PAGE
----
If you write anything critical of Israel’s actions in the West Bank, you’re immediately inundated with letters complaining about Hamas. “Hamas is a death cult,” these letters run. “They’re religious fanatics. They use children as human shields. How can you defend Hamas?” Along these lines, in a widely noted New York Times op-ed Jeffrey Goldberg argues that the US and Israel should try to strengthen the secular Palestinian party Fatah and work to weaken Hamas.
Yet it’s worth reminding ourselves in the not too distant past, the exact opposite strategy was followed. In the 1970s both the United States and Israel thought that secular left-wing Arab nationalism was a bigger threat than religious fundamentalism. For that reason, Israel worked strongly to empower Hamas and undermine Fatah.
In his 2006 book The Iron Cage, historian Rashid Khalidi describes “the transformation of the Palestinian branch of Muslim Brotherhood and its offsprings, Hamas, from the protégés of the Israeli occupation into Israel’s fierce enemy.” As Khalidi notes, “For well over two decades after the occupation of the West Bank and Gaza in 1967, Israel …[used] the Palestinian branch of the Muslim Brotherhood and its offshoot Hamas in Gaza as a counterweight to the nationalist Palestinian Liberation Organization (PLO). This reached the point where the Israeli military occupation encouraged Brotherhood thugs to intimidate PLO supporters.”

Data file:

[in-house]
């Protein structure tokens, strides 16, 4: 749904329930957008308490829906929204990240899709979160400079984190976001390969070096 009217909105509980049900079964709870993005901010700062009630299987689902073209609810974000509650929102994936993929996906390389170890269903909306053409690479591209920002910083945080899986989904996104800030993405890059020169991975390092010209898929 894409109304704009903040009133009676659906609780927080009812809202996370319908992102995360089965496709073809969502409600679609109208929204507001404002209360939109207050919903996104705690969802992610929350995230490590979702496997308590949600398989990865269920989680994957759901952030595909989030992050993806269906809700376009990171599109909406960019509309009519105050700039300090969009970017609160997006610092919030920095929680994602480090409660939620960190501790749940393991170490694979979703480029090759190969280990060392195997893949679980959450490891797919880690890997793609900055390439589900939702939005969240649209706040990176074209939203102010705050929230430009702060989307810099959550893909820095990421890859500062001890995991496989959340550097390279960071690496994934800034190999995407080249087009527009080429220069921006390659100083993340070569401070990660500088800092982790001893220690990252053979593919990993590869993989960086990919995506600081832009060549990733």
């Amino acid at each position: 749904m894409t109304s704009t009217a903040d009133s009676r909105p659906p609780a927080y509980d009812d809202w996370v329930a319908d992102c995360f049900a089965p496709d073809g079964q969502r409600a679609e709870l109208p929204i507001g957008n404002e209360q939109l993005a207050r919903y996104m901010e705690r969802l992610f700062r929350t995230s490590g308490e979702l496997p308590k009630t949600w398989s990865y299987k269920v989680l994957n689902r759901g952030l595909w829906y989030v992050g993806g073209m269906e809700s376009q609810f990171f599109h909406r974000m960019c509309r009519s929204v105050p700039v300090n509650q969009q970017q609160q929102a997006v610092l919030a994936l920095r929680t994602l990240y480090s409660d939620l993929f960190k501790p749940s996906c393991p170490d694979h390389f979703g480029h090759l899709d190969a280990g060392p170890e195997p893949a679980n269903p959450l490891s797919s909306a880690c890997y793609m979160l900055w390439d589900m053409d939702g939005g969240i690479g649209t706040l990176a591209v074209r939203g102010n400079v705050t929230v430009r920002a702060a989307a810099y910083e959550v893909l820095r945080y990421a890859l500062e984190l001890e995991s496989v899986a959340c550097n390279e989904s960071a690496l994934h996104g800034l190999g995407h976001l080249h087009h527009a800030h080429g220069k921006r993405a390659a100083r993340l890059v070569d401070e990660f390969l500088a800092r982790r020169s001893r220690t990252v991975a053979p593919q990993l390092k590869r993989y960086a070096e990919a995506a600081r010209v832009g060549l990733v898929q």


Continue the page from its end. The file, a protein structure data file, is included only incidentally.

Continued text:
Khalidi’s account is bolstered by a 2006 article a 2006 article by United Press International Reporter Richard Sale which offer details on the Israel/Hamas collaboration:
Israel and Hamas may currently be locked in deadly combat, but, according to several current and former U.S. intelligence officials, beginning in the late 1970s, Tel Aviv gave direct and indirect financial aid to Hamas over a period of years.
Israel “aided Hamas directly — the Israelis wanted to use it as a counterbalance to the PLO (Palestinian Liberation Organization),” said Tony Cordesman, Middle East analyst for the Center for Strategic Studies.
Israel‘s support for Hamas “was a direct attempt to divide and dilute support for a strong, secular PLO by using a competing religious alternative,” said a former senior CIA official.
So basically we see a see-saw policy: support Hamas one day to weaken Fatah, support Fatah the next day to weaken Hamas. In the larger scheme of things, all these policy shifts make perfect sense: they are part of the long-standing imperialist tradition of divide-and-conquer. It’s the inability to see Israel as following an imperialist strategy that prevents a true understanding of what’s happening now.